Ok. I don't think your Harding is a bad candidate for conversion to 3 speed, but trying to take the parts from the Schwinn is, in my opinion, not the way to go about it because of the difference in wheel sizes and the dearth of good tire options that will ensue. Your Harding has 27" tires with bead seat diameter of 630mm. The Schwinn has 26" tires which in Schwinn-land means wheels with bsd of 597 mm (there's an odd chance that it has 650a wheels, but I think that's remote -- somebody would have had to put Raleigh wheels or something on it). So, (622 - 597)/2 is 12.5 mm. That's a lot to expect of your current brakes and even if you can solve that problem, your tire selection would be essentially one -- Kenda 26 1-3/8 1/4 for Schwinn S6 rims (I think). If you want to do this, it essentially means that you have to build your own wheels, or have somebody do it. The preferred route would be to build into 700c rims, or 650b (584mm bsd).

The Speedster could be a viable donor for the hub and ancillary items. The hubs were, as I understand it, 36h and that makes it easier to build wheels than if you're starting with a 40h Raleigh donor. Personally, to me, that Speedster would be worth saving and I wouldn't part it out. Everybody needs at least one Ashtabula crank and a set of 1/2" pedals, don't they? There are plenty of old 3 speeds that are less worthy of salvation (probably there are about 10,000 crapped out Schwinn Breeze bicycles within a mile of you), but it's not like you would be painting a mustache on the Mona Lisa or anything, so, whatever.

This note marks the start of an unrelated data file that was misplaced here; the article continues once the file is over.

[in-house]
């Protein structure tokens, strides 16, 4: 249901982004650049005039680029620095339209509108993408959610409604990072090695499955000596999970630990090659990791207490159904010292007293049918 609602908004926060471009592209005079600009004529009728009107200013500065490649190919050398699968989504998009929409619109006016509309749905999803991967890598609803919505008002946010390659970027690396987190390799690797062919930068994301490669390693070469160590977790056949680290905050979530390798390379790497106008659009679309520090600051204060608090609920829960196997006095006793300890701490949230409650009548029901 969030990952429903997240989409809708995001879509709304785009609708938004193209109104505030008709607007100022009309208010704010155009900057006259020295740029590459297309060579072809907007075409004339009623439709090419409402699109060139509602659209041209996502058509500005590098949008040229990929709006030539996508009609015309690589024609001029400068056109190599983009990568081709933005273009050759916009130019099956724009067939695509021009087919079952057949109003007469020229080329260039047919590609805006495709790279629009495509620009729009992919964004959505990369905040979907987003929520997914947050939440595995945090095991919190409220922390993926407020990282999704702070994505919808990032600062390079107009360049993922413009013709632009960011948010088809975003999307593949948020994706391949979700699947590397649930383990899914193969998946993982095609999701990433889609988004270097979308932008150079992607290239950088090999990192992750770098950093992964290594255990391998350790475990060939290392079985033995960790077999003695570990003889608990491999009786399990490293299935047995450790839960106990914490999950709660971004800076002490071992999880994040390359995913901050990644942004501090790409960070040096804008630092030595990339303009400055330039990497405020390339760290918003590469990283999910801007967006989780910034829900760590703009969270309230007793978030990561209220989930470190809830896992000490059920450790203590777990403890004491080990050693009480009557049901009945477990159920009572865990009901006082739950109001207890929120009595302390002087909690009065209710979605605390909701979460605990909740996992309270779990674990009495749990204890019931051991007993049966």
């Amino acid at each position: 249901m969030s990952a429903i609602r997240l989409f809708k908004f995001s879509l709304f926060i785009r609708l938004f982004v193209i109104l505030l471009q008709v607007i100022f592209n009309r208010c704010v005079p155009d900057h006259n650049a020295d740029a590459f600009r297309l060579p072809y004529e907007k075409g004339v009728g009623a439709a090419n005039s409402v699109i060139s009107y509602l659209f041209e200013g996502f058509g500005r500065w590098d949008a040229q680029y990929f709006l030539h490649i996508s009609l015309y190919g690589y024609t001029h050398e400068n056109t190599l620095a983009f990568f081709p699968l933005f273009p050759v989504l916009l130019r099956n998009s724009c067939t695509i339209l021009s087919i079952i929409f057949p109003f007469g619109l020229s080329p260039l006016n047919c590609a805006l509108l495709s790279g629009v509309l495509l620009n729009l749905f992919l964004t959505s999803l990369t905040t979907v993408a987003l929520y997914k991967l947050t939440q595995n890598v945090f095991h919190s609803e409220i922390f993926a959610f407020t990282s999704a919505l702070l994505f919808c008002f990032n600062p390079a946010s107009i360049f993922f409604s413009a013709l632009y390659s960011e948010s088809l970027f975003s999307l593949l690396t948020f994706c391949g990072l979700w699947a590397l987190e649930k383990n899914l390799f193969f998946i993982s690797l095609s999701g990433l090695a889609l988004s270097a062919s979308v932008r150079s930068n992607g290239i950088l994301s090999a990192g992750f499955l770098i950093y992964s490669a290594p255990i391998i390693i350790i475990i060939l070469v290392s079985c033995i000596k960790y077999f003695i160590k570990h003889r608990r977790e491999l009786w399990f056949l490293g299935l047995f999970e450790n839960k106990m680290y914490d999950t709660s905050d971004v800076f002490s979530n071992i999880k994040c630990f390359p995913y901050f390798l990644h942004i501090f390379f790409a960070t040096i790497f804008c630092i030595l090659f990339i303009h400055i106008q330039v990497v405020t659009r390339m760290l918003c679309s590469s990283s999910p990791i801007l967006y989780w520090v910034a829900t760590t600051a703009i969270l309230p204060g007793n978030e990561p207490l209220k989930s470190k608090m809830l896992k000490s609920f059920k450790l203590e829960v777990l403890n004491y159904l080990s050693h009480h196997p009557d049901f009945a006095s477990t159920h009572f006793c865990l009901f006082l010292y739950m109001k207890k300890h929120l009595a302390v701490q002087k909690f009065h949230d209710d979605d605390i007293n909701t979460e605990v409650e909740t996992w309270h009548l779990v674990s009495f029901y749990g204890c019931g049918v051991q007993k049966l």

Three speed bikes are a lot of fun and the options for messing around are almost, but not quite, infinite. You won't find many donor wheels in 27", 700c, or 650b, though, so if you're going to do this, you might want to consider gaining some wheel building skills. Wheel building can be almost therapeutic, it's cheaper than drugs, and chances are you won't get arrested.

Sort of what I thought too. I'm currently 2 bikes past my limit so I cant be adding anything to my brigade right now. The guy said it was definitely just a parts bike, but from the looks of it in the pics it just needs some love and it would be great!
I did find a 27" strumey archer rim and hub at my LBS. It doesnt have any of the cables or a shifter but they have new strumey archer triggers and cables to buy. All in it would be about $130.
it seems pricey but if 27" 3 speed rims are that rare maybe I should scoop it up...

Buellster 07-18-18 03:52 PM

Thanks so much for the help!

desconhecido 07-18-18 04:24 PM


Originally Posted by Buellster (Post 20455905)
Sort of what I thought too. I'm currently 2 bikes past my limit so I cant be adding anything to my brigade right now. The guy said it was definitely just a parts bike, but from the looks of it in the pics it just needs some love and it would be great!
I did find a 27" strumey archer rim and hub at my LBS. It doesnt have any of the cables or a shifter but they have new strumey archer triggers and cables to buy. All in it would be about $130.
it seems pricey but if 27" 3 speed rims are that rare maybe I should scoop it up...